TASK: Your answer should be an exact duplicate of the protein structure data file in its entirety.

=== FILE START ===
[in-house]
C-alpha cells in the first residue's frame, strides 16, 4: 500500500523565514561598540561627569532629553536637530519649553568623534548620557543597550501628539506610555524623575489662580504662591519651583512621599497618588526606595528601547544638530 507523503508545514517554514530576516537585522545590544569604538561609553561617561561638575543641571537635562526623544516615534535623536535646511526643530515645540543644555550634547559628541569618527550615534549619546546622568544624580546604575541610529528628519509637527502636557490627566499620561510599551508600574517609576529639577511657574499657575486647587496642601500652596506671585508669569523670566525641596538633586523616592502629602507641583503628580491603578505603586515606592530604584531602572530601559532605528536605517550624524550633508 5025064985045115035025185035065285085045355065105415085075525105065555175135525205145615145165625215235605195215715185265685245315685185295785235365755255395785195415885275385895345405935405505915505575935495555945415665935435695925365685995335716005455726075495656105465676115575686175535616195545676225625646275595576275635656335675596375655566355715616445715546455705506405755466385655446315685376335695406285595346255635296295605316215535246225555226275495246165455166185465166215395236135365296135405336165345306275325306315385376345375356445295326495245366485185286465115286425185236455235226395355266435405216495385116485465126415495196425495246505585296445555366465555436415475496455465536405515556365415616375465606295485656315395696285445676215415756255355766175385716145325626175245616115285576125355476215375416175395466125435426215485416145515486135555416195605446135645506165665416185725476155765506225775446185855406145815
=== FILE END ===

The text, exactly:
[in-house]
C-alpha cells in the first residue's frame, strides 16, 4: 500500500523565514561598540561627569532629553536637530519649553568623534548620557543597550501628539506610555524623575489662580504662591519651583512621599497618588526606595528601547544638530 507523503508545514517554514530576516537585522545590544569604538561609553561617561561638575543641571537635562526623544516615534535623536535646511526643530515645540543644555550634547559628541569618527550615534549619546546622568544624580546604575541610529528628519509637527502636557490627566499620561510599551508600574517609576529639577511657574499657575486647587496642601500652596506671585508669569523670566525641596538633586523616592502629602507641583503628580491603578505603586515606592530604584531602572530601559532605528536605517550624524550633508 5025064985045115035025185035065285085045355065105415085075525105065555175135525205145615145165625215235605195215715185265685245315685185295785235365755255395785195415885275385895345405935405505915505575935495555945415665935435695925365685995335716005455726075495656105465676115575686175535616195545676225625646275595576275635656335675596375655566355715616445715546455705506405755466385655446315685376335695406285595346255635296295605316215535246225555226275495246165455166185465166215395236135365296135405336165345306275325306315385376345375356445295326495245366485185286465115286425185236455235226395355266435405216495385116485465126415495196425495246505585296445555366465555436415475496455465536405515556365415616375465606295485656315395696285445676215415756255355766175385716145325626175245616115285576125355476215375416175395466125435426215485416145515486135555416195605446135645506165665416185725476155765506225775446185855406145815